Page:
Fresh from SXSW, Brooklyn trio Little Daylight are set to join fellow bands Terraplane Sun and Flagship in what’s being billed as the “Three of Clubs” tour, hitting the Sixth and I Historic Synagogue in DC on Tuesday, March 25.
I single out Little Daylight, soon to release their first full-length album, Hello Memory, because they represent a kind of music I always adore — great electronic dance music with cool female vocals, as showcased by their latest single, “Siren Call.”
Nikki Taylor, Matt Lewkowicz and Eric Zeiler got their start remixing singles for the likes of Passion Pit and Edward Sharpe and the Magnetic Zeroes but now they have broken out as a full-fledged dreampop band with some catchy tunes that somehow bear ambient atmospherics over strong rhythms. Check out their video for “Overdose” and see for yourself.
The Three of Clubs tour also includes Flagship, from Charlotte, NC, (some of us may have seen them open for The Wombats at the 9:30 Club) and Terraplane Sun, from Venice Beach, CA.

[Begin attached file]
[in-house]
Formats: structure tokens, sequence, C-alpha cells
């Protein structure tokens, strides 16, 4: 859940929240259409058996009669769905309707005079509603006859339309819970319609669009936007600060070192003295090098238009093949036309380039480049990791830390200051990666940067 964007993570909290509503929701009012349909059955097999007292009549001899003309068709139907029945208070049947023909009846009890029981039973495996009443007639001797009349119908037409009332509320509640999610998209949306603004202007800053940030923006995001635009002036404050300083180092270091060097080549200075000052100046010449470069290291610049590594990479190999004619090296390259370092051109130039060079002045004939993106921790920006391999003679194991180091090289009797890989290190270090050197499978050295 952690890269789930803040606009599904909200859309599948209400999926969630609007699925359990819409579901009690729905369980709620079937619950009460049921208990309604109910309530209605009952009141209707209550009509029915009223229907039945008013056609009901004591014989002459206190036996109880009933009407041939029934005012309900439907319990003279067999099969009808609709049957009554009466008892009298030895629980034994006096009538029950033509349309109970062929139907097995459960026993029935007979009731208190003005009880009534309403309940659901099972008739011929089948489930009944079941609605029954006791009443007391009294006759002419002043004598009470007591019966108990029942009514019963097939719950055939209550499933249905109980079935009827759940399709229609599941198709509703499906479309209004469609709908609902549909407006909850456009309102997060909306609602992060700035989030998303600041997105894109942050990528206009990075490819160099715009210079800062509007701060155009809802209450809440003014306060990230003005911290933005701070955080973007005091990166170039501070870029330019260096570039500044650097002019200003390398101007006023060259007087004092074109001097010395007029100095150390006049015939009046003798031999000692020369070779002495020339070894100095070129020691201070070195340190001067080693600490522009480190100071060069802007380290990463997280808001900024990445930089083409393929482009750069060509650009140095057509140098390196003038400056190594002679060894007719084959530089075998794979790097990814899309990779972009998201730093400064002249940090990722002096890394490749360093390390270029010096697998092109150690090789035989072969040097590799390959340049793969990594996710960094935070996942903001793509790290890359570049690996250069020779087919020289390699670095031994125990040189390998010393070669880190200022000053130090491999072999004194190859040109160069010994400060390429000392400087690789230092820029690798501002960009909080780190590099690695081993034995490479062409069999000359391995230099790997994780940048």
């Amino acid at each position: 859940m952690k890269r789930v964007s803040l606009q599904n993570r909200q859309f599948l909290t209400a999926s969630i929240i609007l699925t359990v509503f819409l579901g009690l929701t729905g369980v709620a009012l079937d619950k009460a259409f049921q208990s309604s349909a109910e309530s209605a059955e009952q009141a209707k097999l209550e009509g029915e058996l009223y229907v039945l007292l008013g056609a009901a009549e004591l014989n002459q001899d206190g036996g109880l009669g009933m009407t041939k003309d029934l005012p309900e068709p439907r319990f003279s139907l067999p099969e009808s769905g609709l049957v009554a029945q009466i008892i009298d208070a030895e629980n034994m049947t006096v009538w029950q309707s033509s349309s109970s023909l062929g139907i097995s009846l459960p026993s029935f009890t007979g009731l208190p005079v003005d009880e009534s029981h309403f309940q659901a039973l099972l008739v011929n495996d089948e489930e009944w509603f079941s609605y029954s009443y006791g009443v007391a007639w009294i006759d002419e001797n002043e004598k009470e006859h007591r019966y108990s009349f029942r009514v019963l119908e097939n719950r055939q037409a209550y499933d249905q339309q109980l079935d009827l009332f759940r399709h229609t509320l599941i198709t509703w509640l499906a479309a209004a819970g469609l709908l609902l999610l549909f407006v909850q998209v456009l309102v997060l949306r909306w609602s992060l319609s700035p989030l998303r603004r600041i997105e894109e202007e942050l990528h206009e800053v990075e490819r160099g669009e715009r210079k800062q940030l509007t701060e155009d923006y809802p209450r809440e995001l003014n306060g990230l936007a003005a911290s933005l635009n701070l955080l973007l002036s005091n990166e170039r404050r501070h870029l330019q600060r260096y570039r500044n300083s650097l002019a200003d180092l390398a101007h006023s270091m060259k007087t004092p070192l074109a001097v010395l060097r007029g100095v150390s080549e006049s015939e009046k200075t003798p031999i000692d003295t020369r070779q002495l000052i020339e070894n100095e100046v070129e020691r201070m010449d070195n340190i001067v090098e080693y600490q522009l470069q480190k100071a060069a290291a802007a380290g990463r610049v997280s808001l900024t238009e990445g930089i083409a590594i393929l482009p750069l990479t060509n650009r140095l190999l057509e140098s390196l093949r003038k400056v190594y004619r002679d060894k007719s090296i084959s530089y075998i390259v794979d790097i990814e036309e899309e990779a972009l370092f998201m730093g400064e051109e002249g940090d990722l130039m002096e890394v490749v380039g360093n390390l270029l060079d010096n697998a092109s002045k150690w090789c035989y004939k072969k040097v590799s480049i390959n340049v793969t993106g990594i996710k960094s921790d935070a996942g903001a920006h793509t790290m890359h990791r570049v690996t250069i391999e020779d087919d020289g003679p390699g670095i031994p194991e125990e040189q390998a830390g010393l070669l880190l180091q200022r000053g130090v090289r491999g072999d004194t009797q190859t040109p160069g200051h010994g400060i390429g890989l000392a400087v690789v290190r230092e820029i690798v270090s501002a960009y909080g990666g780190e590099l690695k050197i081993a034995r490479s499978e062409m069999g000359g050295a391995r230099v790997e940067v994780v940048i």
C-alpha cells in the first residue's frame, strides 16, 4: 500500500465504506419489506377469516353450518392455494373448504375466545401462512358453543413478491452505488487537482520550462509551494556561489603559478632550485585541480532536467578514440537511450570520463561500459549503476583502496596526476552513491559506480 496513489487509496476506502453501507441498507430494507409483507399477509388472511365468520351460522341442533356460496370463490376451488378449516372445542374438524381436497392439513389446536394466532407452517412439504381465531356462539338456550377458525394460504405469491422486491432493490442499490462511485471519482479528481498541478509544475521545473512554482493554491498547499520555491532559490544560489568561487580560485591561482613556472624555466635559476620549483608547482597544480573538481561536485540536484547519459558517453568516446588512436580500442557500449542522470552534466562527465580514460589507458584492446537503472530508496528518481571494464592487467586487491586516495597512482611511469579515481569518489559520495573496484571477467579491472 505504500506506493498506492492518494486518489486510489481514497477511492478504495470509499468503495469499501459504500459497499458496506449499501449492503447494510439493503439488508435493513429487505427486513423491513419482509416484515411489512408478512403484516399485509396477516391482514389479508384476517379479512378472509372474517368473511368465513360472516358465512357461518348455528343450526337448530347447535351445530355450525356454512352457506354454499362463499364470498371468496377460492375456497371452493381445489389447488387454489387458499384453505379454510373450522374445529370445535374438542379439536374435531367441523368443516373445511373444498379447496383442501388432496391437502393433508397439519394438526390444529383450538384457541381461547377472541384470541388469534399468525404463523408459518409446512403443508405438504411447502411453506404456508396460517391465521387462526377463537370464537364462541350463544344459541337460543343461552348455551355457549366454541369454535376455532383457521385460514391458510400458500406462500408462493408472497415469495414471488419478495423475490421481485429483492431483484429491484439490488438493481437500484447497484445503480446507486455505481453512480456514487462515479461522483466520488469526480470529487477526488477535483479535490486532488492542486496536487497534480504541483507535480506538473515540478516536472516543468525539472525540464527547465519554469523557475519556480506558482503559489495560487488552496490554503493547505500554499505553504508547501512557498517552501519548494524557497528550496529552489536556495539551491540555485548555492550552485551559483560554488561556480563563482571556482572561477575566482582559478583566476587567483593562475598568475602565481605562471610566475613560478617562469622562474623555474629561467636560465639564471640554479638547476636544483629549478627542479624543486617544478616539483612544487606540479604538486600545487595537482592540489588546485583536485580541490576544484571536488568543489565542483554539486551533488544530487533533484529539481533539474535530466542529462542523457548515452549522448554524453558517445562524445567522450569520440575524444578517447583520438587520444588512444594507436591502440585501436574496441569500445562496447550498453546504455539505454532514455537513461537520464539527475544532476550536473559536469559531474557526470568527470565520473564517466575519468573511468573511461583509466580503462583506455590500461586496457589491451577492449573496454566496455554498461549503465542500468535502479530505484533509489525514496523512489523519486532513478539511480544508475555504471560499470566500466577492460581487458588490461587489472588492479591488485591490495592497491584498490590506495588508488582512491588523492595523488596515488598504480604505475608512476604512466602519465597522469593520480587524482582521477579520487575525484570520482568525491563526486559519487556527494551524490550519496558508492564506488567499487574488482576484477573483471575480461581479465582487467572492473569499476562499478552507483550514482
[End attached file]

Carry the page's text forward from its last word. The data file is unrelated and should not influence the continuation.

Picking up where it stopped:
Three of Clubs Tour
Terraplane Sun, Flagship and Little Daylight
Sixth and I Historic Synagogue
Tuesday, March 25
Doors @7pm, show @8pm
Ever get the feeling that a band has toured too much recently? That they have developed a bit of a tired tour routine that could be freshened up a bit by some time off or some new material?
Unfortunately, such was the case with The Wombats, visiting the 9:30 Club Monday night from Liverpool, UK, promoting material from a pretty good second album, This Modern Glitch. Despite a lot of really clever post-punk songs, The Wombats couldn’t maintain enough momentum to keep the attention of the room, which was not quite 70 percent full, leaving audience members to drift way or to start texting people they would rather be spending their time with. It’s difficult to escape the conclusion that this situation was created at least in part by the fact that The Wombats had stopped in town exactly six months previously.
I consider The Wombats to be a talented trio. I went to their last show and interviewed their drummer beforehand. The Wombats had demonstrated that they are not a flash in the pan, which they easily could have been after the indie success of their breakout single “Let’s Dance to Joy Division.” Instead, they focused on solid song writing and catchy licks to produce a sophomore album that is better than their first, despite the lack of an equally catchy single like the ode to their Manchester post-punk forebears.
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